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 Post subject: Re: Food type and results
PostPosted: Fri Jan 13, 2017 11:50 pm 
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I chuck extra kibble at does on the nest (low fat cat kibble) and running on groups (dog kibble) to meet their growing needs. But I find it better (both cost effective and more nutritionaly suitable for other adults) to do that on top of the main mix, rather than havIng the whole mix at top level protein.

HBB is Harrison's Banana Brunch, which I think is a UK only brand. I wouldn't specifically aim for it for mice, I'm just trying to use up the end of a bag I already have! It's currently replacing the usual chicken corn part.

I'd definitely try some pig nuts if you can get them. Over here ones which are for nursing pig mums or weaning piglets are higher in protein than those for adult pigs if you have the choice. Goat mix tends to have a lot of fibrous bits of plants in, so is less energy dense (energy levels may be made up with molasses in some products) and the mice may well not eat all the bits. If you had higher numbers it might be worth buying a sack to try adding it, but from the sounds of your setup it sounds like the pig nuts would be more appropriate out of the two to try.

Take care with bugs; while they're very high in protein, they're also super high in fat too.


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 Post subject: Re: Food type and results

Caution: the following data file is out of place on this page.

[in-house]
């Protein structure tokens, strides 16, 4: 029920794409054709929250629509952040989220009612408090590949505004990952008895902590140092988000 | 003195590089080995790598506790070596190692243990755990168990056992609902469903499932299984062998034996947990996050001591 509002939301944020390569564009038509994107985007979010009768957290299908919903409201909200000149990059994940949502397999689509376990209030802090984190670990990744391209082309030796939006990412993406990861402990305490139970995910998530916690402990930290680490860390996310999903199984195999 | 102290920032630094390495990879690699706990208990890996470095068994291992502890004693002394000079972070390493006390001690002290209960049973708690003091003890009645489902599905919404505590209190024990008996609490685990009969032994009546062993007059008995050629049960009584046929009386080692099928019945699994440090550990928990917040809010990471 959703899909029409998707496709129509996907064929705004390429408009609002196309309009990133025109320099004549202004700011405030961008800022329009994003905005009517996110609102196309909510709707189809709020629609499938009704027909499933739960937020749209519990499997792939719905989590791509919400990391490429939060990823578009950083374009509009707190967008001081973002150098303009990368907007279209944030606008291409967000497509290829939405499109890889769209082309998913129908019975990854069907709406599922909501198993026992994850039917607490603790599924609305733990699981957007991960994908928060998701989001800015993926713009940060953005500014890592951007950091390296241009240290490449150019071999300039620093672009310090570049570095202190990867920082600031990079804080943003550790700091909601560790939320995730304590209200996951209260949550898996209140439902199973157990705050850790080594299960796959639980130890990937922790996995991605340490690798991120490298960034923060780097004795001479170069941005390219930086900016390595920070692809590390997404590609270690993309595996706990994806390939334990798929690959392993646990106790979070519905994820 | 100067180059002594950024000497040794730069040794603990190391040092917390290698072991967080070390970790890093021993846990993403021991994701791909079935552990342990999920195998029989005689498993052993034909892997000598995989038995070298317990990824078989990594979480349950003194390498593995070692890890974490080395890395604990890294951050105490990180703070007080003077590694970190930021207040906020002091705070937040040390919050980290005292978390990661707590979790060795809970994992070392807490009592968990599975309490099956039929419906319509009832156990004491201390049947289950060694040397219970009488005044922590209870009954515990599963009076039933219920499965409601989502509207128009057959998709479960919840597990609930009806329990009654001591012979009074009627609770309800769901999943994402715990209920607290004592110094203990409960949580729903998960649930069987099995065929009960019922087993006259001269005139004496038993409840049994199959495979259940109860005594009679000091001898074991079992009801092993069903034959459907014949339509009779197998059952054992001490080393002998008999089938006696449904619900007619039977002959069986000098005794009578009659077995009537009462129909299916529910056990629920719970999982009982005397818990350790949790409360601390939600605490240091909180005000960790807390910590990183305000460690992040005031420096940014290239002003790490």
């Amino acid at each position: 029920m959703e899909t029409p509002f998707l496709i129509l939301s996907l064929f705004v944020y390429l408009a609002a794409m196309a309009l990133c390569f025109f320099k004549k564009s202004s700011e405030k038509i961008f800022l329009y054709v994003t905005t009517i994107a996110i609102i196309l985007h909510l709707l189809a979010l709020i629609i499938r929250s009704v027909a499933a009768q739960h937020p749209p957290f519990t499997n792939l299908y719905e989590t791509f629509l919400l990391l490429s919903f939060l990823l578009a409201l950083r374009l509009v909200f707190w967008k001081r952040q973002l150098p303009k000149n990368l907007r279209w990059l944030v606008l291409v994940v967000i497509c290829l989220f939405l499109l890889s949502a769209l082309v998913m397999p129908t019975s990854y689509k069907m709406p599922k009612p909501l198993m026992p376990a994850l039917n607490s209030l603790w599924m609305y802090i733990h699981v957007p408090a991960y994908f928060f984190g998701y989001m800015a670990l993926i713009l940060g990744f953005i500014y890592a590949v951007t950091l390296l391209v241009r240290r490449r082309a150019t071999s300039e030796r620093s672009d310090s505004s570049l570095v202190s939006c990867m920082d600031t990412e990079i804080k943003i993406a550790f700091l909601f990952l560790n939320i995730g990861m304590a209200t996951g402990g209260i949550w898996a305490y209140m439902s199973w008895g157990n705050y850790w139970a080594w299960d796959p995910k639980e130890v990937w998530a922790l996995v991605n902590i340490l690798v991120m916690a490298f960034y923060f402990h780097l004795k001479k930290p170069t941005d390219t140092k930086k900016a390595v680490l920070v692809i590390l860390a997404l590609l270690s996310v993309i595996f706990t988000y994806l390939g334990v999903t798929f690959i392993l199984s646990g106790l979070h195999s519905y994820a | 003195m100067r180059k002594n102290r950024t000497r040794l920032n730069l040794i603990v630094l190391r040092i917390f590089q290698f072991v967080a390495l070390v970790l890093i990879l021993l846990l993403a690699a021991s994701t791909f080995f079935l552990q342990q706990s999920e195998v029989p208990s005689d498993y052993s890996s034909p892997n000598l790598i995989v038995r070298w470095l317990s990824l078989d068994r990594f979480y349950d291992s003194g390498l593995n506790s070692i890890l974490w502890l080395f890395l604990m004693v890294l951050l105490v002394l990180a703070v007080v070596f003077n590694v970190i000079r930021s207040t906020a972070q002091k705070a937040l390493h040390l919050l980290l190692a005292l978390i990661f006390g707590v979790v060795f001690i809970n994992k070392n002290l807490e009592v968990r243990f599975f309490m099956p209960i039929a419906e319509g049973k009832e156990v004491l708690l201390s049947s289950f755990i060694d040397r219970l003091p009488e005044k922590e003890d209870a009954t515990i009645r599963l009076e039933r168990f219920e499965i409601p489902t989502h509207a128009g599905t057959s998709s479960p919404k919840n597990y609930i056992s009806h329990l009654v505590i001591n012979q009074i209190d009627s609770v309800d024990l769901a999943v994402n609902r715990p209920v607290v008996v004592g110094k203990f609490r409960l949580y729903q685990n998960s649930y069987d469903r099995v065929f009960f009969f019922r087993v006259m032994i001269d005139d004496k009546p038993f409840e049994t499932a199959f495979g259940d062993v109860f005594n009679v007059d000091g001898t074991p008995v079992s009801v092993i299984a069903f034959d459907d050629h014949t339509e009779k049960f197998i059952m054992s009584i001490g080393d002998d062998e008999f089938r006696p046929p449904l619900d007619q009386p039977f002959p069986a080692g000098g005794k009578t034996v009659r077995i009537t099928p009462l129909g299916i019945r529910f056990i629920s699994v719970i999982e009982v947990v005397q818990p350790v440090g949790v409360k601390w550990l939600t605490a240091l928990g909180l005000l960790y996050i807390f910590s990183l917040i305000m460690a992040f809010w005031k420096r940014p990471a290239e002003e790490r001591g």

PostPosted: Mon Jan 30, 2017 2:31 pm 
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Just wanted to follow-up on this that I got so frustrated with the smell that I decided to go back to my own mix but its very different from the mix I had before, inspired a lot by Torin saying about pig nuts I looked around at other animal feeds and found that you can get game bird crumbles that are 30% protein as well as pig pellets being 20% and other things like that, as long as its grain based or protein based rather than forage based anyway.

I started using it last Monday on clean out day so food and clean cages went in together. Normally by wed morning I would be smelling ammonia, by thurs it would be stinging my nose when I walked in and prompt me to have to clean again in the smaller bins. It is now Monday again. The only cage I have had to clean was a cage where the water bottle leaked a bit and it got a lot of the bedding wet. I do not smell ammonia, I do not smell a mousey smell when I walk in and although the cages smell mousey if I put my nose to them, it is a normal mousey smell rather than a really dirty needs changing smell.

Downside is I have 150lb of food since I had to get them in 50lb bags (not really a downside I guess other than high initial cost, but will last monhs)! + some of the blocks left that I will slowly use up on rats and save for transport since that is easier than a mix for shows etc.

I need to make changes, I would like to have something that is higher protein and affordable to add in case the crumbles get a bit lost, pig pellets over here are very expensive compared to other things, but possibly look at game bird pellets or such.